Prepare your ‘story,’ listen and be ready to declare what you may be looking for. People love to help others, even more so if they see that you are comfortable in your own shoes …

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Sitting comfortably?

According to those who know …
Airline passengers who prefer the aisle seat are business travellers, who like to sit at the front of the plane and get off quickly. The people who prefer the window seat are leisure travellers, and so generally less valuable to airlines.

I do understand the above statement. People who hop on and off aircraft at different intervals are adding £’s (value) to the seats. New patrons arrive and so …

Less valuable? More or less valuable??

So, do you tend to haunt the window seat, gazing out toward the horizon? Choosing when to lay the head back against the bulkhead to be … [reasonably] assured of a little peace?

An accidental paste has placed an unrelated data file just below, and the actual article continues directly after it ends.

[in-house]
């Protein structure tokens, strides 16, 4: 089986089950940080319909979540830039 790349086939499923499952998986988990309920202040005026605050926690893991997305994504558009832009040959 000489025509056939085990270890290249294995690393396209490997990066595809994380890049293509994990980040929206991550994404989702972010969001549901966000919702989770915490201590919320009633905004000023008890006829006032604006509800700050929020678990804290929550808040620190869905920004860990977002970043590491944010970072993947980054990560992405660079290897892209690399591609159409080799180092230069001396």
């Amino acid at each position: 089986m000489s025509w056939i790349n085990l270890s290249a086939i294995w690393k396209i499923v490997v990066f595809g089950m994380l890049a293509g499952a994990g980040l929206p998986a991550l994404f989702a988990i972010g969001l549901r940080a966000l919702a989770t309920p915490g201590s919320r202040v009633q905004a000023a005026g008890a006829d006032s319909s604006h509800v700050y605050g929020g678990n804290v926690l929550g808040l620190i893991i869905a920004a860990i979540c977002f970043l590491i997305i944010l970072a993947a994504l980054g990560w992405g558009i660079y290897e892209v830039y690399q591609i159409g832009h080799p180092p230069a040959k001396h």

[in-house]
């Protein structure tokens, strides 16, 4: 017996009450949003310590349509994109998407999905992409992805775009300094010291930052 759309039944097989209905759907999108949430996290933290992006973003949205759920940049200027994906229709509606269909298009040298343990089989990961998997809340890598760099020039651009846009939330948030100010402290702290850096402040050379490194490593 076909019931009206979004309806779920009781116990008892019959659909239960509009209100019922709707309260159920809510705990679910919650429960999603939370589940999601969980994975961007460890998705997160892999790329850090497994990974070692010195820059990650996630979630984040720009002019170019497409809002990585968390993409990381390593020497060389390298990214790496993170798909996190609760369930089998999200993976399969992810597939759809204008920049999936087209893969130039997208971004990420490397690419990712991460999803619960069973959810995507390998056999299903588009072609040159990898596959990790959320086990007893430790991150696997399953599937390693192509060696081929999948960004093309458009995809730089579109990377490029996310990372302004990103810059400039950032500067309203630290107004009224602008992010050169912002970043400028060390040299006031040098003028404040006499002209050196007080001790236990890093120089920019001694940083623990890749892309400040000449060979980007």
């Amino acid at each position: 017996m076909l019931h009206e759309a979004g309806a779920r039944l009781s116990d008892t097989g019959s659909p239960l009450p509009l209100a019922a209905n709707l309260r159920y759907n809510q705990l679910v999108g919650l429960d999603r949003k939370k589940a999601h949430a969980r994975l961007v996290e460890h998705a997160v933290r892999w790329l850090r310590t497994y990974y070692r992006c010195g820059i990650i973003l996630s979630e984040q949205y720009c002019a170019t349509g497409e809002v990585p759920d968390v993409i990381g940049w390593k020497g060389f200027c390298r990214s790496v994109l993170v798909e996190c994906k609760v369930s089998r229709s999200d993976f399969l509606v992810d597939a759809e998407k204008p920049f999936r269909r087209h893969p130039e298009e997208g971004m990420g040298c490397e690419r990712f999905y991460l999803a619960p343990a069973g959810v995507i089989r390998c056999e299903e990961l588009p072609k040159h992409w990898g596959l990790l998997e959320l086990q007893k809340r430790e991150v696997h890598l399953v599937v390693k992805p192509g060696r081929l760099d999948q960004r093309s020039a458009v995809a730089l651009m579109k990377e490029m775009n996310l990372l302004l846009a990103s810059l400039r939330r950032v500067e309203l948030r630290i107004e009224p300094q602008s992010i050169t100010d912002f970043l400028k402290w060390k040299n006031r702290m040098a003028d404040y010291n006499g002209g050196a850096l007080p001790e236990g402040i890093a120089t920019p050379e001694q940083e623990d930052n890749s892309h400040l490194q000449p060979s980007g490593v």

Perhaps, there’s less interference in the window seat, you choose to work or read when you want?

Or when travelling, perhaps you’re more like me? Perched on an aisle seat, I find it more convenient, to get up & stretch the legs. The aisle is also useful to the ‘nosey’ person like me, too busy looking. I tend not to log on when flying, I like to see what’s happening around me. People watching, savouring the moment and when our host might be back with a refreshment or a chat …

I wonder if the window-seat is more often than not occupied by the introvert?

When networking I find it fascinating to hear how others contend with the business journey. Whether I’m in conversation with an owner-manager at a point when the business is running itself. Or a chat with another friend who is content on stoking the marketing machine, looking for the plateau. The vision, the way forward.

I find the new business owner, the start-up to be a great sounding board also. As is meeting someone who is looking to leave a well-established business and move on. Pastures new always inspire.